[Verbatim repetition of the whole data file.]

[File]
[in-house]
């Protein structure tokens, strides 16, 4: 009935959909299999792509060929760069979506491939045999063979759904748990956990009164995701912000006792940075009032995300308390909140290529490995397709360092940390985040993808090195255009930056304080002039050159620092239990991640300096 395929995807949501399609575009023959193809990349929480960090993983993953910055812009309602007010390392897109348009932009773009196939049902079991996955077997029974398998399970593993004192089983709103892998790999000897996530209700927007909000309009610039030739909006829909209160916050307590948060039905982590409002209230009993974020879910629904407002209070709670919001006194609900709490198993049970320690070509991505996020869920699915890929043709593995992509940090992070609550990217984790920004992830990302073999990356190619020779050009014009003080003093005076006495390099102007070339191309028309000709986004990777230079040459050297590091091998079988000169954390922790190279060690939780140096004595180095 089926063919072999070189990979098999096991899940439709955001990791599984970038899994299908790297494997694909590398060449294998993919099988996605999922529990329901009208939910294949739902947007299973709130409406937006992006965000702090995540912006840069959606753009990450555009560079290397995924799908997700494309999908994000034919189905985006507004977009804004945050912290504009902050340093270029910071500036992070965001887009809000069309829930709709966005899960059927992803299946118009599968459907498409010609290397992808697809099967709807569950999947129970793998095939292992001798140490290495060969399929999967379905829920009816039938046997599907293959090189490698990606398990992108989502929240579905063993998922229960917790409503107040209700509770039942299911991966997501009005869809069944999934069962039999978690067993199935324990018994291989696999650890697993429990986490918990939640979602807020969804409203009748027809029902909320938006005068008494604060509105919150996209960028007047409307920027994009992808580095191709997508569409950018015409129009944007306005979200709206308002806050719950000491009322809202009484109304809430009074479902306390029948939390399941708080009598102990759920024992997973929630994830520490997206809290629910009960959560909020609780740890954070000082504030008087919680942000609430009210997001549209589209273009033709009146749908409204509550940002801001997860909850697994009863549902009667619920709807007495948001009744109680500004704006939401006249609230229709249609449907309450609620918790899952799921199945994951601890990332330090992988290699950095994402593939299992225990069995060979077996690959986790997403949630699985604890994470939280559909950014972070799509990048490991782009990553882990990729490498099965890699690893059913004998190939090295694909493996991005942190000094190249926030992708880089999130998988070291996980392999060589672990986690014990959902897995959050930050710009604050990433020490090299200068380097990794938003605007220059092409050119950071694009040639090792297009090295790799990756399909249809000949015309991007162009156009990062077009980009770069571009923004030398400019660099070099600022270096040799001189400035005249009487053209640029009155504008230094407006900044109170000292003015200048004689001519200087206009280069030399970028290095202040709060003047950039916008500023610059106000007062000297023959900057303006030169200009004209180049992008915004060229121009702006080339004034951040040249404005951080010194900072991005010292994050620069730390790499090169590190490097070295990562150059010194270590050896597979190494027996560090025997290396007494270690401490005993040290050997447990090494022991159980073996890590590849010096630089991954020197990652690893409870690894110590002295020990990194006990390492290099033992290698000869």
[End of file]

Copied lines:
[in-house]
């Protein structure tokens, strides 16, 4: 009935959909299999792509060929760069979506491939045999063979759904748990956990009164995701912000006792940075009032995300308390909140290529490995397709360092940390985040993808090195255009930056304080002039050159620092239990991640300096 395929995807949501399609575009023959193809990349929480960090993983993953910055812009309602007010390392897109348009932009773009196939049902079991996955077997029974398998399970593993004192089983709103892998790999000897996530209700927007909000309009610039030739909006829909209160916050307590948060039905982590409002209230009993974020879910629904407002209070709670919001006194609900709490198993049970320690070509991505996020869920699915890929043709593995992509940090992070609550990217984790920004992830990302073999990356190619020779050009014009003080003093005076006495390099102007070339191309028309000709986004990777230079040459050297590091091998079988000169954390922790190279060690939780140096004595180095 089926063919072999070189990979098999096991899940439709955001990791599984970038899994299908790297494997694909590398060449294998993919099988996605999922529990329901009208939910294949739902947007299973709130409406937006992006965000702090995540912006840069959606753009990450555009560079290397995924799908997700494309999908994000034919189905985006507004977009804004945050912290504009902050340093270029910071500036992070965001887009809000069309829930709709966005899960059927992803299946118009599968459907498409010609290397992808697809099967709807569950999947129970793998095939292992001798140490290495060969399929999967379905829920009816039938046997599907293959090189490698990606398990992108989502929240579905063993998922229960917790409503107040209700509770039942299911991966997501009005869809069944999934069962039999978690067993199935324990018994291989696999650890697993429990986490918990939640979602807020969804409203009748027809029902909320938006005068008494604060509105919150996209960028007047409307920027994009992808580095191709997508569409950018015409129009944007306005979200709206308002806050719950000491009322809202009484109304809430009074479902306390029948939390399941708080009598102990759920024992997973929630994830520490997206809290629910009960959560909020609780740890954070000082504030008087919680942000609430009210997001549209589209273009033709009146749908409204509550940002801001997860909850697994009863549902009667619920709807007495948001009744109680500004704006939401006249609230229709249609449907309450609620918790899952799921199945994951601890990332330090992988290699950095994402593939299992225990069995060979077996690959986790997403949630699985604890994470939280559909950014972070799509990048490991782009990553882990990729490498099965890699690893059913004998190939090295694909493996991005942190000094190249926030992708880089999130998988070291996980392999060589672990986690014990959902897995959050930050710009604050990433020490090299200068380097990794938003605007220059092409050119950071694009040639090792297009090295790799990756399909249809000949015309991007162009156009990062077009980009770069571009923004030398400019660099070099600022270096040799001189400035005249009487053209640029009155504008230094407006900044109170000292003015200048004689001519200087206009280069030399970028290095202040709060003047950039916008500023610059106000007062000297023959900057303006030169200009004209180049992008915004060229121009702006080339004034951040040249404005951080010194900072991005010292994050620069730390790499090169590190490097070295990562150059010194270590050896597979190494027996560090025997290396007494270690401490005993040290050997447990090494022991159980073996890590590849010096630089991954020197990652690893409870690894110590002295020990990194006990390492290099033992290698000869």